Apollo Apollo (Attic, Ionic, and Homeric Greek: Ἀπόλλων, Apollōn (GEN Ἀπόλλωνος); Doric: Ἀπέλλων, Apellōn; Arcadocypriot: Ἀπείλων, Apeilōn; Aeolic: Ἄπλουν, Aploun; Latin: Apollō) is one of the most important and complex of the Olympian deities in classical Greek and Roman religion and Greek and Roman mythology. The ideal of the kouros (a beardless, athletic youth), Apollo has been variously recognized as a god of light and the sun, truth and prophecy, healing, plague, music, poetry, and more. Apollo is the son of Zeus and Leto, and has a twin sister, the chaste huntress Artemis. Etymology Tetradrachm from the Illyro-Paeonian region, representing Apollo The etymology of Apollo is uncertain. Several instances of popular etymology are attested from ancient authors. A Luwian etymology suggested for Apaliunas makes Apollo "The One of Entrapment", perhaps in the sense of "Hunter". Greco-Roman epithets Partial view of the temple of Apollo Epikurios (healer) at Bassae in southern Greece
Dagr In Norse mythology, Dagr (Old Norse "day") is day personified. This personification appears in the Poetic Edda, compiled in the 13th century from earlier traditional sources, and the Prose Edda, written in the 13th century by Snorri Sturluson. In both sources, Dagr is stated to be the son of the god Dellingr and is associated with the bright-maned horse Skinfaxi, who "draw[s] day to mankind". Attestations Poetic Edda Dagr is mentioned in stanzas 12 and 25 of the poem Vafþrúðnismál. Delling hight he who the day's father is,but night was of Nörvi born;the new and waning moons the beneficient powers created,to count the years for men.In stanza 12, the horse Skinfaxi, his mane gleaming, is stated by Vafþrúðnir as "drawing day to mankind". In Sigrdrífumál, after the valkyrie Sigrdrífa is woken from her sleep curse by the hero Sigurd, Sigurd asks her name, and she gives him a "memory-drink" of a drinking horn full of mead, and then Sigrdrifa says a prayer. Hail to the Day!
Belenus In Celtic mythology, Bel, Belenos (also Belenus) was a deity worshipped in Gaul, Cisalpine Gaul, and Celtic areas of Austria, Britain and Spain. He is particularly associated with Cornwall, West Cornwall being anciently called Belerion, the place of Bel. He was the Celtic sun god and had shrines from Aquileia on the Adriatic to Kirkby Lonsdale in England. The etymology of the name is unclear. Suggestions include "shining one," "the bright one" and "henbane god". In the Roman period he was identified with Apollo. There are currently 51 known inscriptions dedicated to Belenus, mainly concentrated in Aquileia and Cisalpine Gaul, but also extend into Gallia Narbonensis, Noricum, and far beyond. Images of Belenus sometimes show him to be accompanied by a female, thought to be the Gaulish deity Belisama. In Asturias, Belenus persists as place name. Epithets An epithet of Belenus may have been Vindonnus. Name variants References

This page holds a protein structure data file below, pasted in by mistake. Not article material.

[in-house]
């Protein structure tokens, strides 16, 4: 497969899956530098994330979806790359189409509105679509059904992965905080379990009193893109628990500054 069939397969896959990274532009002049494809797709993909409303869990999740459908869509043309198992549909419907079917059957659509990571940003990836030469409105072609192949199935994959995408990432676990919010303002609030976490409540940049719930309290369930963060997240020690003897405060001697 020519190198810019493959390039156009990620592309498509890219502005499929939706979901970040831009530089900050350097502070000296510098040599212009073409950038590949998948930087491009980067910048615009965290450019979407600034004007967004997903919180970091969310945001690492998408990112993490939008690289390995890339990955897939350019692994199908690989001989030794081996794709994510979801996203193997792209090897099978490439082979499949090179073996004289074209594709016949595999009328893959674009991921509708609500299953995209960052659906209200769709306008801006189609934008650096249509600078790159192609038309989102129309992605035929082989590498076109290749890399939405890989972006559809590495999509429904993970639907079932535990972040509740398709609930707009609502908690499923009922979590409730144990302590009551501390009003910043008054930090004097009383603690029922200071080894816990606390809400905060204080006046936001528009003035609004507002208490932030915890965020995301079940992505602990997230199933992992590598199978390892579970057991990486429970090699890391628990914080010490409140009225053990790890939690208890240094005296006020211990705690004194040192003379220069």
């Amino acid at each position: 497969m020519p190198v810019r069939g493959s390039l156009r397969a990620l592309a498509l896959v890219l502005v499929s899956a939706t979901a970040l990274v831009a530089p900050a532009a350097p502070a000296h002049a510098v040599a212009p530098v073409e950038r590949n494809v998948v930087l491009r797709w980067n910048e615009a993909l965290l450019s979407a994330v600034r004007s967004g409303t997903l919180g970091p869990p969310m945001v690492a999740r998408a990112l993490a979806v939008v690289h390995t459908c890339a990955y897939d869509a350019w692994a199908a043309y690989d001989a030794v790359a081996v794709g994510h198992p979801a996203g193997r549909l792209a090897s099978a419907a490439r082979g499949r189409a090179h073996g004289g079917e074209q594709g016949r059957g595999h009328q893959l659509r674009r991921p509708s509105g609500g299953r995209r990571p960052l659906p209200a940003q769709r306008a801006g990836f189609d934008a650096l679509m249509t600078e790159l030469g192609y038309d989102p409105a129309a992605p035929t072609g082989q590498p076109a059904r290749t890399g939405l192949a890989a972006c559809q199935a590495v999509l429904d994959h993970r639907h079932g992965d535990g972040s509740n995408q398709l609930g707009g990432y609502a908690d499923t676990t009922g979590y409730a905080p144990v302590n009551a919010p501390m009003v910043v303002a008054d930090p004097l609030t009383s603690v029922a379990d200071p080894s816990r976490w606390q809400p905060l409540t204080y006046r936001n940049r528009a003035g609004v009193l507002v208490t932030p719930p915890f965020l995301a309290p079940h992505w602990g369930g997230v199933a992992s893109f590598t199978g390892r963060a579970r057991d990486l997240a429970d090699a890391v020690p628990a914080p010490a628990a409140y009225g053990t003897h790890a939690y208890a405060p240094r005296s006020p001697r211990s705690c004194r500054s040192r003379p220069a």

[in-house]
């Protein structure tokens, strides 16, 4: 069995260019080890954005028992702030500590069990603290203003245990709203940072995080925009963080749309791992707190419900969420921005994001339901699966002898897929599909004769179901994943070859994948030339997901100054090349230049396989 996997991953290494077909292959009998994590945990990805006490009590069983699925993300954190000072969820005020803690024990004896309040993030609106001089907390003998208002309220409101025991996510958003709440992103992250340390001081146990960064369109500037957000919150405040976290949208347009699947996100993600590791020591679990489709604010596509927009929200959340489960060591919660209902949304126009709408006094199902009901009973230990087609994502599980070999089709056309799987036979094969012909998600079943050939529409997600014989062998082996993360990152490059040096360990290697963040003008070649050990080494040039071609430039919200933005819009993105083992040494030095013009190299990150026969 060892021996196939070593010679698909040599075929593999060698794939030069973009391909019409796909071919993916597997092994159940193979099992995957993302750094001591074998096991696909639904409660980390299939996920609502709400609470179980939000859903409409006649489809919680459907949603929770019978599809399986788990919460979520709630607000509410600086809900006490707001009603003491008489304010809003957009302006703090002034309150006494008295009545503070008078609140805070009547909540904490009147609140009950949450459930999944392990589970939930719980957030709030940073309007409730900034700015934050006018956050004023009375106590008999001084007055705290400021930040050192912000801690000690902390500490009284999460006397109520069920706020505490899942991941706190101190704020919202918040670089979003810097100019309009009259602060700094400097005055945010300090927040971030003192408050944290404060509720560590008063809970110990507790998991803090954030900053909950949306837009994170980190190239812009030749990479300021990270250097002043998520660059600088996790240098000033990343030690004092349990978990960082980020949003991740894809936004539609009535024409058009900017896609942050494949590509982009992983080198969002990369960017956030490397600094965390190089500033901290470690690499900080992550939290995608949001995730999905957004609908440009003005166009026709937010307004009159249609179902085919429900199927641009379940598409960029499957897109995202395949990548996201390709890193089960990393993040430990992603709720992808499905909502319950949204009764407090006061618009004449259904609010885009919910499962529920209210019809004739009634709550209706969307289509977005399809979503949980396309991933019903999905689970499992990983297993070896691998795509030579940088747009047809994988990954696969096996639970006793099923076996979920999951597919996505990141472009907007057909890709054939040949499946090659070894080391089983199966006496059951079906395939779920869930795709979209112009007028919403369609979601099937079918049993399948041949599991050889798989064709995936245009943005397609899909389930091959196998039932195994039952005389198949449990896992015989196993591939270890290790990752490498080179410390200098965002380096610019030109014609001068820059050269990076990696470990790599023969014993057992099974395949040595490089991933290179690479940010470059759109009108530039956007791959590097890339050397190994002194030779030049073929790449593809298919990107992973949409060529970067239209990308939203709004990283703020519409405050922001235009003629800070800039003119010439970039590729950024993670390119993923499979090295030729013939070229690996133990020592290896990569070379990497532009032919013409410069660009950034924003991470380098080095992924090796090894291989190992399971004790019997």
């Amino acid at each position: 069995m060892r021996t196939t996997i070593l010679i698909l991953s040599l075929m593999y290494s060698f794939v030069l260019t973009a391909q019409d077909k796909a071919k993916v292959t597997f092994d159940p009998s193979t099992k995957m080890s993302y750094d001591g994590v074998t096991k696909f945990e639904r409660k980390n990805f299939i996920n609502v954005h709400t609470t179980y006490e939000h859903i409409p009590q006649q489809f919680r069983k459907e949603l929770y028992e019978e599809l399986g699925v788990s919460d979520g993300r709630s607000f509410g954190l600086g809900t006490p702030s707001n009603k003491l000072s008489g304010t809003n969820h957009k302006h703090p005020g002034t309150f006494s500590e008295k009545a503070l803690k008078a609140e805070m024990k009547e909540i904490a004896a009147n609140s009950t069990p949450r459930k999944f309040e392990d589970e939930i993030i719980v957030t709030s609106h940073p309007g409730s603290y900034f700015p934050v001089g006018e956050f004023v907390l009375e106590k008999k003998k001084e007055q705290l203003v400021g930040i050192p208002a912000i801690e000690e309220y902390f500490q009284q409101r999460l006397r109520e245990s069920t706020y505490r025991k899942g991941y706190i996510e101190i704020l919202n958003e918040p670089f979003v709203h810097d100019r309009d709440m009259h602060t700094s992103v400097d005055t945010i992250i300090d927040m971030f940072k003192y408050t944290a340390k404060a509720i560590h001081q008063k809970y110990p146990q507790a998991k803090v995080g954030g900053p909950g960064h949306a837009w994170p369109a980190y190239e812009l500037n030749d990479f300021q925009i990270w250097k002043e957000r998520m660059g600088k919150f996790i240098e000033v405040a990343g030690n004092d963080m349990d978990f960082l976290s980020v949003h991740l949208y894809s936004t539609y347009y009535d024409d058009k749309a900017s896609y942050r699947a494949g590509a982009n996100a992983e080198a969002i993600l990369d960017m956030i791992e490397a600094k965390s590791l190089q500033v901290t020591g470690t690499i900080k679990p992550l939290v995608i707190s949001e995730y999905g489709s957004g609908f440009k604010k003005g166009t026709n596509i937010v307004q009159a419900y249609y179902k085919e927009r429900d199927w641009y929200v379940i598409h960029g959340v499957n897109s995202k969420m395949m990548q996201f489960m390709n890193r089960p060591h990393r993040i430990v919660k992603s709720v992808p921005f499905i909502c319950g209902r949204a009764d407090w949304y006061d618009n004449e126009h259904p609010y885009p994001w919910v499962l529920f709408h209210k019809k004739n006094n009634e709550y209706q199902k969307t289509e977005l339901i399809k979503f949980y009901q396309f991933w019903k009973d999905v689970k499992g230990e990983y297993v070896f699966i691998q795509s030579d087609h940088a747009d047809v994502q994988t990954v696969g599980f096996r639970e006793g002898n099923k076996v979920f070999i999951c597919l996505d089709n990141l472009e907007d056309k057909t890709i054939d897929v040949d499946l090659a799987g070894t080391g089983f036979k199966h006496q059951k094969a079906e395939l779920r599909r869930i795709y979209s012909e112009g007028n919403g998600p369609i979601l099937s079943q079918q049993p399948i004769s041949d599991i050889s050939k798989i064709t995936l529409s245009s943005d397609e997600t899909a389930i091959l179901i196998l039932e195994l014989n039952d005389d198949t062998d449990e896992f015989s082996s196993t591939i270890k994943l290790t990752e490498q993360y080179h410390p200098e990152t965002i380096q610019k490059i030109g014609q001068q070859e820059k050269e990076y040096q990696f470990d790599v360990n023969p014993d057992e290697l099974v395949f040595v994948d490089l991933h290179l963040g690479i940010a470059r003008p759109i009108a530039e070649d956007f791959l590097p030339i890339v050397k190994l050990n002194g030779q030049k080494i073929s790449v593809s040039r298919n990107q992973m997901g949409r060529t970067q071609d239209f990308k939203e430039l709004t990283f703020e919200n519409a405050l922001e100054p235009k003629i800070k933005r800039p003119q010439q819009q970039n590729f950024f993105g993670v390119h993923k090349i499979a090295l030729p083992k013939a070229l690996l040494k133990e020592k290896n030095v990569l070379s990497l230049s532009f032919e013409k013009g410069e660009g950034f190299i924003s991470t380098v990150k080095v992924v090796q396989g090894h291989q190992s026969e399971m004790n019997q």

The Norse Gods The Norse Gods are the mythological characters that, as far as we know, came from the Northern Germanic tribes of the 9th century AD. These stories were passed down in the form of poetry until the 11th – 18th centuries when the Eddas and other medieval texts were written. Norse mythology comprises the pre-Christian beliefs and legends of the Scandinavian peoples including those who settled on Iceland where most of the written sources for Norse mythology were assembled. Norse mythology not only has it’s gods, goddesses and immortals but also a myriad of other characters and creatures that populate the stories including giants, dwarfs, monsters, magical animals and objects. A List of The Norse Gods Mythological Realms of The Norse Gods The Norse Myths A List of The Norse Gods Aegir – Norse God of the sea. Mythological Realms of The Norse Gods The Norse Myths
Eos Etymology Greek literature  From The Iliad: Now when Dawn in robe of saffron was hastening from the streams of Oceanus, to bring light to mortals and immortals, Thetis reached the ships with the armor that the god had given her. Quintus Smyrnaeus pictured her exulting in her heart over the radiant horses (Lampus and Phaëton) that drew her chariot, amidst the bright-haired Horae, the feminine Hours, climbing the arc of heaven and scattering sparks of fire. She is most often associated with her Homeric epithet "rosy-fingered" (rhododactylos), but Homer also calls her Eos Erigeneia: That brightest of stars appeared, Eosphoros, that most often heralds the light of early-rising Dawn (Eos Erigeneia). Hesiod wrote: And after these Erigeneia ["Early-born"] bore the star Eosphoros ("Dawn-bringer"), and the gleaming stars with which heaven is crowned. Genealogy Lovers and children Etruscan interpretations Among the Etruscans, the generative dawn-goddess was Thesan.